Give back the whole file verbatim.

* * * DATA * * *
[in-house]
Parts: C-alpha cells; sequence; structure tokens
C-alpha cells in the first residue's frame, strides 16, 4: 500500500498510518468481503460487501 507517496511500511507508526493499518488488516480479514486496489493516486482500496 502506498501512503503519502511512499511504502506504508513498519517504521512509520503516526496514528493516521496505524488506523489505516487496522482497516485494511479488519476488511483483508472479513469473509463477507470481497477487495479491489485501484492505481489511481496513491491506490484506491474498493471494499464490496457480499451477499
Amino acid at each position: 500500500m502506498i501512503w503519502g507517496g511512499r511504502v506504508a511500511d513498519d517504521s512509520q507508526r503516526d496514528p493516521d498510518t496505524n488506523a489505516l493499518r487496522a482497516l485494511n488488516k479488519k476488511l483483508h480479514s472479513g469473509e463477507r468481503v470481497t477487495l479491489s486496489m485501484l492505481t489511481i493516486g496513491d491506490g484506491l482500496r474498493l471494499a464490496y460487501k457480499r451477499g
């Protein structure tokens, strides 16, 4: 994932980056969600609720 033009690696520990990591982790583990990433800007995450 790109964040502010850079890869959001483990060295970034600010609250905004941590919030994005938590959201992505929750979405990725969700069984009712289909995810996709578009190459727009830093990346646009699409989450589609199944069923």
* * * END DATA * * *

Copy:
[in-house]
Parts: C-alpha cells; sequence; structure tokens
C-alpha cells in the first residue's frame, strides 16, 4: 500500500498510518468481503460487501 507517496511500511507508526493499518488488516480479514486496489493516486482500496 502506498501512503503519502511512499511504502506504508513498519517504521512509520503516526496514528493516521496505524488506523489505516487496522482497516485494511479488519476488511483483508472479513469473509463477507470481497477487495479491489485501484492505481489511481496513491491506490484506491474498493471494499464490496457480499451477499
Amino acid at each position: 500500500m502506498i501512503w503519502g507517496g511512499r511504502v506504508a511500511d513498519d517504521s512509520q507508526r503516526d496514528p493516521d498510518t496505524n488506523a489505516l493499518r487496522a482497516l485494511n488488516k479488519k476488511l483483508h480479514s472479513g469473509e463477507r468481503v470481497t477487495l479491489s486496489m485501484l492505481t489511481i493516486g496513491d491506490g484506491l482500496r474498493l471494499a464490496y460487501k457480499r451477499g
């Protein structure tokens, strides 16, 4: 994932980056969600609720 033009690696520990990591982790583990990433800007995450 790109964040502010850079890869959001483990060295970034600010609250905004941590919030994005938590959201992505929750979405990725969700069984009712289909995810996709578009190459727009830093990346646009699409989450589609199944069923």